At the reforestation site, the seedling trees, still in their cells, are transferred to the packs of the planting personnel. At the planting site the trees may be lifted out of the cells individually with the growth media still intact about the roots. If there is any tendency for the roots to stick in the cells, this may be overcome by rolling or pressing the resiliently deformable plastic cells in order to compress the growth media and the roots which it contains to a compass at which it may be readily removed from each cell.
The seedling trees in prime condition thus may be planted with all of the growth media still attached to the roots. This greatly favors their growth and development. The empty cells, being of very low cost, but also of great durability, as circumstances dictate, may either be discarded or returned to the nursery for re-use.
Having thus described our invention in preferred embodiments we claim:
1. Seedling tree growing apparatus comprising, in combination:
a. a tray comprising 1. a horizontally arranged support plate,
2. a plurality of spaced openings vertically through the plate, and
3. a plurality of spaced legs extending downwardly from the underside of the plate for supporting the same on a supporting surface, and
b. a plurality of seedling tree growth cells each comprising a tube open at both ends and arranged to removably contain a quantity of tree growth media,
c. the tubes being removably contained one in each of the support plate openings with the bottom ends of the tubes spaced upwardly from the plane of the bottom edges of the legs, whereby the bottom open ends of the tubes are spaced above a supporting surface to afford access of air for air pruning the roots of seedling trees planted in the tubes,
d. the support plate openings being provided with recessed margins and the upper margins of the tubes being provided with outwardly extending circumferential flanges dimensioned to seat in the recesses with the upper surfaces of the tubes and flanges being on a horizontal plane not substantially higher that the horizontal plane of the upper surface of the support plate, and each of the tubes being provided with a plurality of radially spaced, longitudinally extending interior root-guiding ribs.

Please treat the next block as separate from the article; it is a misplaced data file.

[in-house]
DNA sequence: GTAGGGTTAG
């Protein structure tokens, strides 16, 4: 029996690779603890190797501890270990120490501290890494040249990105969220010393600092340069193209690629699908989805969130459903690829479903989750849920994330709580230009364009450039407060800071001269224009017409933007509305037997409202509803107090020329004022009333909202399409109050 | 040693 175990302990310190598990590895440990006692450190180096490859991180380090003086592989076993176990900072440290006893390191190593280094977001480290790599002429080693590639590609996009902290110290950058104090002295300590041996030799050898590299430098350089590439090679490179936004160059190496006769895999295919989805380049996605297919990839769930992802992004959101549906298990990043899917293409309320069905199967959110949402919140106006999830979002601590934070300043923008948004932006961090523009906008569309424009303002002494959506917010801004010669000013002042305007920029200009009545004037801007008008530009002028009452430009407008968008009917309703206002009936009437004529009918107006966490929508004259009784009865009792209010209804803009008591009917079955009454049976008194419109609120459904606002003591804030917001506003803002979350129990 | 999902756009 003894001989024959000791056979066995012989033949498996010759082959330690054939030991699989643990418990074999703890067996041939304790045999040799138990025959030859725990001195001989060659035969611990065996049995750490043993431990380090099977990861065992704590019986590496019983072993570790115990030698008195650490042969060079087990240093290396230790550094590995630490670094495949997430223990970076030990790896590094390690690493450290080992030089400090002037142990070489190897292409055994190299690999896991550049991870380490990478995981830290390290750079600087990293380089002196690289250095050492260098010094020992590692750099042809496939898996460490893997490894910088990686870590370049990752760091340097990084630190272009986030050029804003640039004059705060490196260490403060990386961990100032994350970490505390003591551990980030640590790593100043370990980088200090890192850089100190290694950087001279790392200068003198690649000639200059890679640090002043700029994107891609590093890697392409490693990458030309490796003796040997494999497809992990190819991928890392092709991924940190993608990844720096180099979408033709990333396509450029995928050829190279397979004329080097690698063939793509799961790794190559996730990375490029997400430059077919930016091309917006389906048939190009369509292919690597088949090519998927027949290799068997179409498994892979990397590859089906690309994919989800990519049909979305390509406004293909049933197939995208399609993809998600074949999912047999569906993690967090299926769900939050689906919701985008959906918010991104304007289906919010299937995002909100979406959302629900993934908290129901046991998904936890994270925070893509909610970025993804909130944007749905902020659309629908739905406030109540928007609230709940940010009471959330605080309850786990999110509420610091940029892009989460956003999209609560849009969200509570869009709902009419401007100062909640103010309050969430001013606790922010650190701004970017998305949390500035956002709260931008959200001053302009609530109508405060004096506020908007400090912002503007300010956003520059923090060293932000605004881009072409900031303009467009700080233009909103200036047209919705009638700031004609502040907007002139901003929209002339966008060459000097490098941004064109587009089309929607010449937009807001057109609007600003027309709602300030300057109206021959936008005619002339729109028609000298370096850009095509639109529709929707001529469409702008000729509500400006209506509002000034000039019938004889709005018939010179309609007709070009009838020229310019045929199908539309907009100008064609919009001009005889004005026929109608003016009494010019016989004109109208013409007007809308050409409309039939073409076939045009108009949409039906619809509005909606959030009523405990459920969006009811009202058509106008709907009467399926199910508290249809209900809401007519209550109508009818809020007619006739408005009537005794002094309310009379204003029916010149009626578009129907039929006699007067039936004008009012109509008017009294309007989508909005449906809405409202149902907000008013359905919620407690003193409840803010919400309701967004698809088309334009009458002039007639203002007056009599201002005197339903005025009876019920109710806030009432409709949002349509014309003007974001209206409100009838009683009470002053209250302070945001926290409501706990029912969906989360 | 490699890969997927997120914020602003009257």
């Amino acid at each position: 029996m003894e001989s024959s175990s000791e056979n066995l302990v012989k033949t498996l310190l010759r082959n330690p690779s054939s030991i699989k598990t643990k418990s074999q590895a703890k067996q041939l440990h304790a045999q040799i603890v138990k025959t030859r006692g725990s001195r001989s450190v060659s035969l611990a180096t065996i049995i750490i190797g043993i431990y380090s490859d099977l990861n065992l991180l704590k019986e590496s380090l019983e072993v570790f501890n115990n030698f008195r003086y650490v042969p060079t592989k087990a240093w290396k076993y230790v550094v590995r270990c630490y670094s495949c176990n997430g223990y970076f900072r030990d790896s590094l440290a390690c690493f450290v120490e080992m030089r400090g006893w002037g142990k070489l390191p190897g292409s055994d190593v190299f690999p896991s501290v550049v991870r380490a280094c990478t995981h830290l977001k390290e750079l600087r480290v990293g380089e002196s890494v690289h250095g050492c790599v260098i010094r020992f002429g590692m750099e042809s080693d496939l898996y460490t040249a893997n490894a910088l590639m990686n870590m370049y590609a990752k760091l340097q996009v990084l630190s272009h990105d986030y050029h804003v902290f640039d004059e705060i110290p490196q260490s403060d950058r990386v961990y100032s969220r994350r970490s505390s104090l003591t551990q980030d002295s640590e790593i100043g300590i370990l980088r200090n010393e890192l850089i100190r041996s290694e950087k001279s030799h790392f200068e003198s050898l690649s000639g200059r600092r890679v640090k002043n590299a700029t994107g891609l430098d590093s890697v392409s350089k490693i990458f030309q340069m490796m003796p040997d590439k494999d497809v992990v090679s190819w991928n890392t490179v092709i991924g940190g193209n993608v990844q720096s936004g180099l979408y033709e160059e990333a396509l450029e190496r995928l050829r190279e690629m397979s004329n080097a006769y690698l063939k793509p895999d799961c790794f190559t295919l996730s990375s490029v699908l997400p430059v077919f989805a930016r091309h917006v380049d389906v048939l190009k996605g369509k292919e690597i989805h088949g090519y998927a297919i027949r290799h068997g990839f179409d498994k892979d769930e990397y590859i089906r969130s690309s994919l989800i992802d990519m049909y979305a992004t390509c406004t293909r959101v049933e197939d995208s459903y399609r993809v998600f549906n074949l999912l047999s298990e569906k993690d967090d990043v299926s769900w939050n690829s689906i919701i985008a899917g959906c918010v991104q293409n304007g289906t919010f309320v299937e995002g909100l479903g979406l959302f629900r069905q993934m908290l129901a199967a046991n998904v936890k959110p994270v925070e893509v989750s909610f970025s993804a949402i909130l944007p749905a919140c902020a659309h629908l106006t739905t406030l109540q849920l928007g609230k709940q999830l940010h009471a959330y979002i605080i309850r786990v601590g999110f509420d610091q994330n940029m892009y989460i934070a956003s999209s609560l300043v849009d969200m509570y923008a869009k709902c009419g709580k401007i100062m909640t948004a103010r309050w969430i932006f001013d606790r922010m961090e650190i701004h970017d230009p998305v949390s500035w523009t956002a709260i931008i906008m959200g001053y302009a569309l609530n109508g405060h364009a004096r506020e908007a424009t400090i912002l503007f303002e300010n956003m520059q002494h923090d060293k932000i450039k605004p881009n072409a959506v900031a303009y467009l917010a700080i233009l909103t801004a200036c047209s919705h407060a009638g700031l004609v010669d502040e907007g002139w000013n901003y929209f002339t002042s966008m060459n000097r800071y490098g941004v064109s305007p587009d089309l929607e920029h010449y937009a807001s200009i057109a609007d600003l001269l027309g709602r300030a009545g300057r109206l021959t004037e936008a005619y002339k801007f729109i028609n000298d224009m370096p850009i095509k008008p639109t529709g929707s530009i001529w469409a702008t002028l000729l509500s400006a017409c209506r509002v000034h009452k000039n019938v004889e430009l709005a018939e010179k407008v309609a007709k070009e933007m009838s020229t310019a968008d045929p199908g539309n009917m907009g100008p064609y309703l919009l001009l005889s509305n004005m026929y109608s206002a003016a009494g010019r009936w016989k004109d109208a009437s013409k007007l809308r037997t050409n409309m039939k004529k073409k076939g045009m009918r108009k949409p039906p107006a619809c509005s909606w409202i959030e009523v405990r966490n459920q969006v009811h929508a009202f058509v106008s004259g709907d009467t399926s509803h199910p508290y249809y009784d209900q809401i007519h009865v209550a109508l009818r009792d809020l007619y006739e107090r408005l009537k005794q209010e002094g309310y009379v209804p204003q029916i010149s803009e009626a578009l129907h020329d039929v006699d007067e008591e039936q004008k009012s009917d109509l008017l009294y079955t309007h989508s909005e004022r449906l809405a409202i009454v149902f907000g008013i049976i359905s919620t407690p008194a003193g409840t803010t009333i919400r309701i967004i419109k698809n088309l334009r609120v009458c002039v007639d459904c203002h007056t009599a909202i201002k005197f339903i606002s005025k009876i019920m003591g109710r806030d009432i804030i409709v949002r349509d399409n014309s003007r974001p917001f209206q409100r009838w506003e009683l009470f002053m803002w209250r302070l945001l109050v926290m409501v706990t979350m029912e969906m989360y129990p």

2. The apparatus of claim 1 wherein the margins of the openings are outwardly tapered to provide the recesses and wherein the flanges of the tubes are tapered to match the taper of the openings.
3. The seedling tree growing apparatus of claim 1 wherein the outer margins of the support plate are peripherally recessed to provide a bearing surface dimensioned and arranged to receive and support the bottom edges of the legs of a superimposed tray in a stacked arrangement of trays.
4. The apparatus of claim 3 including locking key means on the support plate and predetermined ones of the legs for releasably interlocking the support plate of one stacked tray and the predetermined ones of the legs of a superimposed tray.
i i I! i
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|U.S. Classification||47/86, 47/39, 211/74|
|International Classification||B65D25/02, A01G9/10|
|Cooperative Classification||A01G9/104, B65D25/02|
|European Classification||A01G9/10G, B65D25/02|
|Sep 26, 1991||AS||Assignment|
Owner name: STUEWE AND SONS, INC.
Free format text: ASSIGNMENT OF ASSIGNORS INTEREST.;ASSIGNOR:BUMP, LORI, PERSONAL REPRESENTATIVE OF THE ESTATE OF RAYMOND E. LEACH, DECEASED;REEL/FRAME:005852/0616
Effective date: 19900105
|Sep 26, 1991||AS02||Assignment of assignor's interest|
Owner name: BUMP, LORI, PERSONAL REPRESENTATIVE OF THE ESTATE
Effective date: 19900105
Owner name: STUEWE AND SONS, INC.